The latest issue of Crucible, published by the Australian Evangelical Alliance and largely produced by the faculty of the Australian College of Ministries, is now available online here, with the below articles (abstracts included, where available). This one is billed as a ‘Malyon College Special Edition’.

The Cauldron: peer reviewed articles

Donald L. Morcom
Was Peter Capable of Writing the Greek of 2 Peter? An Exploration
Among the many arguments advanced against the notion that the Apostle Peter was the author of the New Testament letters bearing his name, it is alleged that as an uneducated Galilean fisherman Peter was not capable of writing the kind of Greek found in these letters. This paper challenges that particular allegation. Utilising evidence from elsewhere in the New Testament, exploring the history of investigation into the language/s spoken by Jesus and his disciples, and harnessing some recent advances in our understanding of the extent of the Hellenisation of Peter’s Galilee, this paper explores the plausibility of Peter possessing the necessary Greek linguistic skills to be the genuine author of 2 Peter.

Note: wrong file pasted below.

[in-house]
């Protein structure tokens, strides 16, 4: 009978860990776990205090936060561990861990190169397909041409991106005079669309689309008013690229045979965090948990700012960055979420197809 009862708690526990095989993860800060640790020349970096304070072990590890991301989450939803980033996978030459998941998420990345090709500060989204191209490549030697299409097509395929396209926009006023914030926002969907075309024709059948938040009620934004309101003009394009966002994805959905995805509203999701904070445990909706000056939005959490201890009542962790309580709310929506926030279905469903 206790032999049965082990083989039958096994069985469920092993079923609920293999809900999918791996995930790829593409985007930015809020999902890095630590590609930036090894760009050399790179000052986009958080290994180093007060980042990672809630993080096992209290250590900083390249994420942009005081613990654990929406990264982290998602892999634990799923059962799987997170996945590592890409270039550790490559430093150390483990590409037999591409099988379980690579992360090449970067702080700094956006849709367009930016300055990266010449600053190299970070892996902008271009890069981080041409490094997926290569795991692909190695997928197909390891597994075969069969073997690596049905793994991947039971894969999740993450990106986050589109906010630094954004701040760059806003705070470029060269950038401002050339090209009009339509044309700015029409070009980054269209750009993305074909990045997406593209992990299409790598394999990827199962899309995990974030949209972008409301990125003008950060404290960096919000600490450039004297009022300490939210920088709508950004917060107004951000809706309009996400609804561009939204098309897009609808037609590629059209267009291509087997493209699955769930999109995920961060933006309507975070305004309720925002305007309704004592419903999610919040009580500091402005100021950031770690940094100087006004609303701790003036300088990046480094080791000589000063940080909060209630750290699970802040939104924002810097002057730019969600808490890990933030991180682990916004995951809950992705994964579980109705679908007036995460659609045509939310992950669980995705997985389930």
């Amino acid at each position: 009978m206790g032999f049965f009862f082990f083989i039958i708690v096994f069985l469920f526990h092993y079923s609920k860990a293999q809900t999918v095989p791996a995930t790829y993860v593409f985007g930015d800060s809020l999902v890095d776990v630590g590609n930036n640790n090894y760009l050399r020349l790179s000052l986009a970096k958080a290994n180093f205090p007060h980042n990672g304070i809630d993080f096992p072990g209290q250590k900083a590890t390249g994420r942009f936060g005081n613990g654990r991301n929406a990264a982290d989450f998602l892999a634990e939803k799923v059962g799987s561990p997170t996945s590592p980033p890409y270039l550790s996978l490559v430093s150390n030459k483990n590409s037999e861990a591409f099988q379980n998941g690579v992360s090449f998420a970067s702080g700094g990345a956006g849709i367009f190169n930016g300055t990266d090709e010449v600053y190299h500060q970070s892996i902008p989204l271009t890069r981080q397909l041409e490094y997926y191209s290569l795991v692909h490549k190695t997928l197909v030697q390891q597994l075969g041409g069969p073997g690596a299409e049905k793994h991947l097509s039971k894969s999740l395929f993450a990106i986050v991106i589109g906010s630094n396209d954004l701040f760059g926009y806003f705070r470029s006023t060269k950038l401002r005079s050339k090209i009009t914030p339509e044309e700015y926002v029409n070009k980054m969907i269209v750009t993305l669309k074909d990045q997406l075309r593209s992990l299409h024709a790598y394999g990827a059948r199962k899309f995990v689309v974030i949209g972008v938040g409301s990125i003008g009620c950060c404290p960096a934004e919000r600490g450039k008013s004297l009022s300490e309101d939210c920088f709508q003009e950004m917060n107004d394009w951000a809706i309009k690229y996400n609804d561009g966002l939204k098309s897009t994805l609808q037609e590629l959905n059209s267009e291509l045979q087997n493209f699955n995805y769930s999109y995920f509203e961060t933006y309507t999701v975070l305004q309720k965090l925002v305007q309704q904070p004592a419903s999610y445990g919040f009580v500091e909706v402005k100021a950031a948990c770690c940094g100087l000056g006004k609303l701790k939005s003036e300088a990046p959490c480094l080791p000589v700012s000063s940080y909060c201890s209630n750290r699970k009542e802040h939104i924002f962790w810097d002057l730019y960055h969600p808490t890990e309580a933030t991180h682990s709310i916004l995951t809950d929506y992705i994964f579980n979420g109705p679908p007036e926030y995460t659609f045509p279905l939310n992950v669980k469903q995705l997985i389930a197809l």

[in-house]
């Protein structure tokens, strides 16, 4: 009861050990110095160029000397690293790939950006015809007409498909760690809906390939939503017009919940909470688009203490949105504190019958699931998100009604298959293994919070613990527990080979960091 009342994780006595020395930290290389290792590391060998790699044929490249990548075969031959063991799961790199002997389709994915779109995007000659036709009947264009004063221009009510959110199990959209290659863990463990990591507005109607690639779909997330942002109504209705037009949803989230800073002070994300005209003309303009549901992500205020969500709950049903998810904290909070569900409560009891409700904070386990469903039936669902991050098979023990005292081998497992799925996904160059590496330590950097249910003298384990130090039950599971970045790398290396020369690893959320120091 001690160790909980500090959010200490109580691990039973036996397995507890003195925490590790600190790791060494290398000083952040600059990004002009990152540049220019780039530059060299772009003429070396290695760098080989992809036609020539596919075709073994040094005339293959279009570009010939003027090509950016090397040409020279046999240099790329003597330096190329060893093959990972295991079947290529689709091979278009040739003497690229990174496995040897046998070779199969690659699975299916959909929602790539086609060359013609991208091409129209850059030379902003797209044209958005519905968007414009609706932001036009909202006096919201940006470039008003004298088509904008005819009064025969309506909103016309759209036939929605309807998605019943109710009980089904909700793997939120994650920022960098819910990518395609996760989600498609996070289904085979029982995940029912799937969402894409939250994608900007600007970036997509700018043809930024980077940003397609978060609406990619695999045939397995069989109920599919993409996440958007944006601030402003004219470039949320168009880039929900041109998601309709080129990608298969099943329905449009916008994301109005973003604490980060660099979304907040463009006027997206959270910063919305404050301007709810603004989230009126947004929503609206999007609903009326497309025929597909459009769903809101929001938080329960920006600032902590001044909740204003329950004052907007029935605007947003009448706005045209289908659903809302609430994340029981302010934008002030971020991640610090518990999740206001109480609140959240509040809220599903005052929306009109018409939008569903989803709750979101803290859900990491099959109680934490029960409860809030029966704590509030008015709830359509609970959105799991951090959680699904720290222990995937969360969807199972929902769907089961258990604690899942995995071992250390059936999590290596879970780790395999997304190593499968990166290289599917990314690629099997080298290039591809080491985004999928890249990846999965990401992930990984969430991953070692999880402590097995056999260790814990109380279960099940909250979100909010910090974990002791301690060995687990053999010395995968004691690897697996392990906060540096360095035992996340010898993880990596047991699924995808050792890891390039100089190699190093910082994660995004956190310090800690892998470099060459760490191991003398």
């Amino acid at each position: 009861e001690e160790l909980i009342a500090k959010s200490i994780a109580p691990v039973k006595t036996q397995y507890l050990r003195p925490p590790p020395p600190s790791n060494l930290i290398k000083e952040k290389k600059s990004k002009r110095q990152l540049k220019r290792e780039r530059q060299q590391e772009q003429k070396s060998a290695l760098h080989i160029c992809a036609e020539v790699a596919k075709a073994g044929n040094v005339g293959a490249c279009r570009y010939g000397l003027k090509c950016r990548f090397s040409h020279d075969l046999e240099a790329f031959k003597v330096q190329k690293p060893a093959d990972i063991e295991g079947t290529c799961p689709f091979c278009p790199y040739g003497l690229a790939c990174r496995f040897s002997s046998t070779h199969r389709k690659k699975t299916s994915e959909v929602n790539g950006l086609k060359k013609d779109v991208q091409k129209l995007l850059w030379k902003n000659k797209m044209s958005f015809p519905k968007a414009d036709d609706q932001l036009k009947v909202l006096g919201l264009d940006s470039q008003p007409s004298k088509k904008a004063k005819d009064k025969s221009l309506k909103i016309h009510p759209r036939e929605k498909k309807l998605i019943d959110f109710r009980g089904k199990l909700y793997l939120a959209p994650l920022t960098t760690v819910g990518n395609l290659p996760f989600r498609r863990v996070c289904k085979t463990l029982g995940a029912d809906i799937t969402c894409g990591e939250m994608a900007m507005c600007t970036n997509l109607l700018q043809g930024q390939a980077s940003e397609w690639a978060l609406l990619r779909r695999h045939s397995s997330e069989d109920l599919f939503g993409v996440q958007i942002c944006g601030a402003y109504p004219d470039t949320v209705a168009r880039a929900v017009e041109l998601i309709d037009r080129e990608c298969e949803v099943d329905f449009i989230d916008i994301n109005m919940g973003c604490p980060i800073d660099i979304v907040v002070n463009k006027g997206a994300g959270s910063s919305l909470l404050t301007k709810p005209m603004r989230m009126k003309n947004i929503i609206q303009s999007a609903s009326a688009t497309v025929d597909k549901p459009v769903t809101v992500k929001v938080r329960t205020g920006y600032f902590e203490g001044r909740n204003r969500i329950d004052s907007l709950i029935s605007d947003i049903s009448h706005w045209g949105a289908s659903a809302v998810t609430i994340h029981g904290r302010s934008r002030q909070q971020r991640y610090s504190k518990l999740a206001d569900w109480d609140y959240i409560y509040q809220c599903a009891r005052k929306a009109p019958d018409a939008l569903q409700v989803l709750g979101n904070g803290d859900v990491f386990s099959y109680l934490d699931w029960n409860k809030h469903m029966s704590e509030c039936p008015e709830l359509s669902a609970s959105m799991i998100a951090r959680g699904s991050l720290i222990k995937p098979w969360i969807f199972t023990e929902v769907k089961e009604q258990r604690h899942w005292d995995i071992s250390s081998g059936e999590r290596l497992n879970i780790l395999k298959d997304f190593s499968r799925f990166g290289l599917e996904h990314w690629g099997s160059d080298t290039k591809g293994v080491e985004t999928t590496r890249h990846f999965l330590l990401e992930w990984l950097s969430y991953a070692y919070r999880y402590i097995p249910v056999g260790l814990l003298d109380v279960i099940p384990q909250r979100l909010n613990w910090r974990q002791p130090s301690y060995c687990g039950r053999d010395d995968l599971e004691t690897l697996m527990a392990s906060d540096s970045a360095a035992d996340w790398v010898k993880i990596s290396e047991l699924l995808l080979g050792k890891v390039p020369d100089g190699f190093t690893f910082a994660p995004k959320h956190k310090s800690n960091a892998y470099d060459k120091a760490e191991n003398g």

Peter Sondergeld
Peter: A Biblical Basis for Self-Worth
Self-esteem has been, and continues to be, a critical concern for those in the helping professions, both in an academic context and also in a popular cultural context. There have been many proponents, and many critics of the concept of self-esteem and its remedy, self-love, for many years. The continued existence of the concepts of self-esteem and self-love, in both academic and popular thought, suggests that these concepts accurately describe a particular aspect of the human experience – that a common existential struggle for humanity is a low sense of personal value.

Within Christian thought and practice there are many different approaches to self-esteem, self-love and personal value. These approaches range from those who see no value in the self-esteem construct, and are opposed to any kind of self-love, to those who think self-esteem and self-love are essential and have made them central to an understanding of the core human condition. This article will challenge the adoption of the self-esteem construct as an explanation of the core human condition, and will argue that human value will not be derived from self-love, but from a return to our original created anthropology as worshippers and imagers of God.

We will begin with a short discussion of the problem of personal value and its remedy, and then move on to an analysis of humanity’s original biblical anthropology (that humans were created in the image of God and are unceasing worshippers), and the effect that the corruption of this anthropology (idolatry of the heart) has had on personal value. We will conclude with a further discussion of self-love as a remedy for low personal value and see that it is not virtuous; in reality it is idolatry of the heart, leading to further idolatry, as created things are enlisted to shore up a lack of personal worth. The only remedy for the restoration of personal value is for humanity to return to imaging and worshipping God.